It is not surprising that seven thousand students applied for admission to the school. Since the institution was built in part to relieve the overcrowded schools of West University, about a third of the 1,275 spaces were filled by students from that area. Seventy-two spots were reserved for children of Rice University employees, and the remaining positions were filled through a district-wide lottery based on gender and ethnicity.
Students seem to be thriving on the school. "I think the school is really great," says ten-year-old Freddie Boas. "I like the diversity because a lot of my friends are white, a lot of my friends are Hispanic, and a lot of my friends are black." Kindergartner Nora Heibruegge likes the school because the cluster areas offer a chance to "make friends and stuff." Kevin Dancy, a sixth grader, says the school offers a wide variety of academic choices and has caring teachers. "If you turn in something and you didn't try very hard, the teachers will give it back to you and say try harder."
The Rice School was able to be very selective in choosing teachers. More than ten times the eighty who were needed applied. Juanita Soliz was attracted to the school because of its innovative programs, such as dual language and multiage teaching. The Rice School, Soliz says, offers a quality education that is not available at most schools. "I wish that every school would be like this," she says. "In every classroom, there is teaching and learning. These are not teachers who are here just because they have to be here."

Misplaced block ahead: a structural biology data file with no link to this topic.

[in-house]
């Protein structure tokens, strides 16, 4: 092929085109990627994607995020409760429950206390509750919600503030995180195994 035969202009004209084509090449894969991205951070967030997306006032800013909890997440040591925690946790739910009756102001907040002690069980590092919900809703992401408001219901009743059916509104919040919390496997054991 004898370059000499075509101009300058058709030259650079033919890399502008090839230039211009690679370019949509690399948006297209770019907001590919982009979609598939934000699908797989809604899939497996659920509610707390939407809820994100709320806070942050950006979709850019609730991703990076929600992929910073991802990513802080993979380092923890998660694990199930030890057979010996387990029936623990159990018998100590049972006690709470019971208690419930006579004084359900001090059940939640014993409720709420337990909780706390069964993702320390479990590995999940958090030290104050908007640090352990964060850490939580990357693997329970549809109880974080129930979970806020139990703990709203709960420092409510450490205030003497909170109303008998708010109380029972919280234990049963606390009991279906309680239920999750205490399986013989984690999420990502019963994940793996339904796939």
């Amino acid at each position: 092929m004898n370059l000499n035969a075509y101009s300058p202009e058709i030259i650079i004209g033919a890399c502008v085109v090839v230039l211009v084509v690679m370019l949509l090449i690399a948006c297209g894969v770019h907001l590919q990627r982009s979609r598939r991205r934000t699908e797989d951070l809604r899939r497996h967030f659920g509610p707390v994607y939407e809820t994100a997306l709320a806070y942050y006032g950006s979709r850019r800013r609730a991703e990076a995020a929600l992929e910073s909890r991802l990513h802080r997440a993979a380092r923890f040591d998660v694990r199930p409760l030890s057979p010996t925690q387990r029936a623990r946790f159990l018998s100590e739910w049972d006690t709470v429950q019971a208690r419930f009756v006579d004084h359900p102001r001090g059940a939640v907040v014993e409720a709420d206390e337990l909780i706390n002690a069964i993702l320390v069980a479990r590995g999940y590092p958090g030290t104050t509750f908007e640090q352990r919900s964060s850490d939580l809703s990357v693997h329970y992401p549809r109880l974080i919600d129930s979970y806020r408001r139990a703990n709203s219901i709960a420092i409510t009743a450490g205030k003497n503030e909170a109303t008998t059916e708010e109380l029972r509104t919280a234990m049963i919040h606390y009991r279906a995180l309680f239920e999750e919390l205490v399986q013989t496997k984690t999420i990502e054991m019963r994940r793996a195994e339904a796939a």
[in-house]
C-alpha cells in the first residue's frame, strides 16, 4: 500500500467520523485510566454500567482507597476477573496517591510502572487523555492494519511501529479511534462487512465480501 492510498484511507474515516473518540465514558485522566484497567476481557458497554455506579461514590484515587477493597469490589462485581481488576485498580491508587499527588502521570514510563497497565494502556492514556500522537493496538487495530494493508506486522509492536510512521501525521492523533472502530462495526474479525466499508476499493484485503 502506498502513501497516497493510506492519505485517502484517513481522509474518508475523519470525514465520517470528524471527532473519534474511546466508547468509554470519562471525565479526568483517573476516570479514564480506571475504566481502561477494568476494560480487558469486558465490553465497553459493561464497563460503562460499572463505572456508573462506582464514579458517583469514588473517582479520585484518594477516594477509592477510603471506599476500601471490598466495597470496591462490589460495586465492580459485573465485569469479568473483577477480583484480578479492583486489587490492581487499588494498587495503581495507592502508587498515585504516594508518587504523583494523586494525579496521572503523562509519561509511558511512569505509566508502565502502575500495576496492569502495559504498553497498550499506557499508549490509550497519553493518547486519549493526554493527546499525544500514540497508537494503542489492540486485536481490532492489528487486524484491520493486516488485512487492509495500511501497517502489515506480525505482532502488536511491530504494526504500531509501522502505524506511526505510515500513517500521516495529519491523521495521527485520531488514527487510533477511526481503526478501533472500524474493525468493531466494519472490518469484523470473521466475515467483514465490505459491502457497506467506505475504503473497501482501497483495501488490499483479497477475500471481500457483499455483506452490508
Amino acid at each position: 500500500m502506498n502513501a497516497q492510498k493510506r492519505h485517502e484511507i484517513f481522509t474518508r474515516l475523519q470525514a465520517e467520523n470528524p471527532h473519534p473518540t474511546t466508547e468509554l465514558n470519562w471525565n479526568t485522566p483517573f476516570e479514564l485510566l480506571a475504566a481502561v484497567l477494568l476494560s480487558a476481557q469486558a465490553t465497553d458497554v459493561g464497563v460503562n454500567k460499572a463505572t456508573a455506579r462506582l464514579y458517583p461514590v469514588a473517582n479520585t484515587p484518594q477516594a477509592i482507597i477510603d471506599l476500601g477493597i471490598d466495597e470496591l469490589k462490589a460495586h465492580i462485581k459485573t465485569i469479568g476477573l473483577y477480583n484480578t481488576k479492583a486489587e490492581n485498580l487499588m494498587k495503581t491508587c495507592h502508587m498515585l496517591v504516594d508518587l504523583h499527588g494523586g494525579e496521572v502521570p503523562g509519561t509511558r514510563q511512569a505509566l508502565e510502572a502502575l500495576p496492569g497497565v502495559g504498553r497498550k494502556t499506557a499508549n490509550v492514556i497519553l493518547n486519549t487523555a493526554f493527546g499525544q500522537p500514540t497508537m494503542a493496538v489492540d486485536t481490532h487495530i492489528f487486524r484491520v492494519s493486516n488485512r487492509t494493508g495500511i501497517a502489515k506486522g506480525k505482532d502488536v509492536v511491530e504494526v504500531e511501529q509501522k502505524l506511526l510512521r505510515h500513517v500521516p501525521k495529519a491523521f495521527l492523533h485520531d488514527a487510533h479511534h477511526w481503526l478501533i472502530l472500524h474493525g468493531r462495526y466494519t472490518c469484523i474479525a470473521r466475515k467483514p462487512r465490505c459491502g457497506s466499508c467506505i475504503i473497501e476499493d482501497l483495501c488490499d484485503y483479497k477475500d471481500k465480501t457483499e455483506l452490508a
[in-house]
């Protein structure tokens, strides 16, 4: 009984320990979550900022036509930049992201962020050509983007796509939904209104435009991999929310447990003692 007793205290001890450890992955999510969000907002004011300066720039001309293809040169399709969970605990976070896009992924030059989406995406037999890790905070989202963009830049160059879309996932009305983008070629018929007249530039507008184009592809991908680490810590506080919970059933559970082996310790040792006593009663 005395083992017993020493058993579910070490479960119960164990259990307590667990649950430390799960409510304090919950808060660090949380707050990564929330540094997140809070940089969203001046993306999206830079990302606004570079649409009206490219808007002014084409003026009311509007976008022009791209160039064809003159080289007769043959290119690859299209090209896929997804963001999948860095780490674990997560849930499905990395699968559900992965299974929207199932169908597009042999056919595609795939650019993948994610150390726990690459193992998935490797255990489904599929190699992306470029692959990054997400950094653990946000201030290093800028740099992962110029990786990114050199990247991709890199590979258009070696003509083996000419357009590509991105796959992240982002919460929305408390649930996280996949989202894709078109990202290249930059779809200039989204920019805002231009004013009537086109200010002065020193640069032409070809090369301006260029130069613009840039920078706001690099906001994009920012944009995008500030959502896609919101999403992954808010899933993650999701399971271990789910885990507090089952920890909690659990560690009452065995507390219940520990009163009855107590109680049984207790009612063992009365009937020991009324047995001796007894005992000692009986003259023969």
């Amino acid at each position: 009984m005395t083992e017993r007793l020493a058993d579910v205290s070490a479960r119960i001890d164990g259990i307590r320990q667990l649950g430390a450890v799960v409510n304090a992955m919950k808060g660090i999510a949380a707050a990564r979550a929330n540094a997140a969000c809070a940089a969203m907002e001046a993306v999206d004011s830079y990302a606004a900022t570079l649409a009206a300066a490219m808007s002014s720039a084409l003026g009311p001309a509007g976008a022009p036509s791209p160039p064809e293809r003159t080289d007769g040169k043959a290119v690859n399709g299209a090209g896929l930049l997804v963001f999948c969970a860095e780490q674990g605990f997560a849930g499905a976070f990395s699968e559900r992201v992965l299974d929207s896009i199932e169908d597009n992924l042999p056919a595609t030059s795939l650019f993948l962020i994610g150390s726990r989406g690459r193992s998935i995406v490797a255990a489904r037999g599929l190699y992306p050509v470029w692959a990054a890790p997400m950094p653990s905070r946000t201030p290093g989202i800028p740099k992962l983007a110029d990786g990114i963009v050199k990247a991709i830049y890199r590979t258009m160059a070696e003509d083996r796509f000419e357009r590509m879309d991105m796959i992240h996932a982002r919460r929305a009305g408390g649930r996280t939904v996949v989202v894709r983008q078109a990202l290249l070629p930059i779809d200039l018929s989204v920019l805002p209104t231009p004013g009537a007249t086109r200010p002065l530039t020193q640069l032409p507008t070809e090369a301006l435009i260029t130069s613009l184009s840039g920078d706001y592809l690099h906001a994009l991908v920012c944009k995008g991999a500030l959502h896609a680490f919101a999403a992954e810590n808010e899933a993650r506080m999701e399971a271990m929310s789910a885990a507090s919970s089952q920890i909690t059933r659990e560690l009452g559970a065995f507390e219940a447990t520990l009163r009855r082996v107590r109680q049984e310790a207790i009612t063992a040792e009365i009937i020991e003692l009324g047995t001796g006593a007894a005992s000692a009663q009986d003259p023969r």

Many of the teachers use an integrated curriculum approach in teaching a particular subject. A fragmented curriculum produces a fragmented body of knowledge, whereas an interdisciplinary process enables students to see connections between different subjects. For example, one K-2 class used mathematics, language arts, social skills, and home economics in making vegetable soup. Students drew the vegetables, bought them at a grocery store during a school field trip, and measured and cooked the food items back at school. Another class, in studying the Middle Ages, presented a full-scale feast. Students and parents who attended dressed in costumes of the period.
Teachers at The Rice School are also learners. Last summer several teachers attended the Mathematical and Computational Sciences Awareness Workshop at Rice University, sponsored by the Rice Center for Research on Parallel Computation and given by Richard Tapia. The programs, says Tapia, are designed to give teachers confidence in and understanding of the mathematical sciences so that they can guide and counsel with authority.